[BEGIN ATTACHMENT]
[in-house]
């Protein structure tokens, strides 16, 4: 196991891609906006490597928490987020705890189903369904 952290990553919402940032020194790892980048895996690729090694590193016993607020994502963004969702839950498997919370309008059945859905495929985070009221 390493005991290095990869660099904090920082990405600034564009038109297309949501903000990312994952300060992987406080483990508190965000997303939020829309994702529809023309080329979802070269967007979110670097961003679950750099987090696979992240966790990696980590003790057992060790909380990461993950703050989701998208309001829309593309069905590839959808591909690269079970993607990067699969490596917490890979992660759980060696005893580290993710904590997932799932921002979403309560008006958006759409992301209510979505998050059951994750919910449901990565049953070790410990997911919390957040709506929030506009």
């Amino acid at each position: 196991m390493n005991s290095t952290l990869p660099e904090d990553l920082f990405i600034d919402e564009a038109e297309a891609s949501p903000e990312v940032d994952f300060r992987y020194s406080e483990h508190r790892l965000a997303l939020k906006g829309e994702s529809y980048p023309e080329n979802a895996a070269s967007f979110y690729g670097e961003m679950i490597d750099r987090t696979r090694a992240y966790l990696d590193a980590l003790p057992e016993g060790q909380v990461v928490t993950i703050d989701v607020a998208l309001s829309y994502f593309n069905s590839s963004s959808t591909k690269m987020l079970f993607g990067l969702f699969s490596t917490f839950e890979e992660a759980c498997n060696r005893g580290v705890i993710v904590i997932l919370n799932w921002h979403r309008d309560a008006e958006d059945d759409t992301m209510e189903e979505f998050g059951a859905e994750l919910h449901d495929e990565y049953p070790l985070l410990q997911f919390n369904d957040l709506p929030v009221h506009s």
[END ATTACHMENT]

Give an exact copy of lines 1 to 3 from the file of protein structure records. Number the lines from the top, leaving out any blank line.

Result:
[in-house]
């Protein structure tokens, strides 16, 4: 196991891609906006490597928490987020705890189903369904 952290990553919402940032020194790892980048895996690729090694590193016993607020994502963004969702839950498997919370309008059945859905495929985070009221 390493005991290095990869660099904090920082990405600034564009038109297309949501903000990312994952300060992987406080483990508190965000997303939020829309994702529809023309080329979802070269967007979110670097961003679950750099987090696979992240966790990696980590003790057992060790909380990461993950703050989701998208309001829309593309069905590839959808591909690269079970993607990067699969490596917490890979992660759980060696005893580290993710904590997932799932921002979403309560008006958006759409992301209510979505998050059951994750919910449901990565049953070790410990997911919390957040709506929030506009």
């Amino acid at each position: 196991m390493n005991s290095t952290l990869p660099e904090d990553l920082f990405i600034d919402e564009a038109e297309a891609s949501p903000e990312v940032d994952f300060r992987y020194s406080e483990h508190r790892l965000a997303l939020k906006g829309e994702s529809y980048p023309e080329n979802a895996a070269s967007f979110y690729g670097e961003m679950i490597d750099r987090t696979r090694a992240y966790l990696d590193a980590l003790p057992e016993g060790q909380v990461v928490t993950i703050d989701v607020a998208l309001s829309y994502f593309n069905s590839s963004s959808t591909k690269m987020l079970f993607g990067l969702f699969s490596t917490f839950e890979e992660a759980c498997n060696r005893g580290v705890i993710v904590i997932l919370n799932w921002h979403r309008d309560a008006e958006d059945d759409t992301m209510e189903e979505f998050g059951a859905e994750l919910h449901d495929e990565y049953p070790l985070l410990q997911f919390n369904d957040l709506p929030v009221h506009s």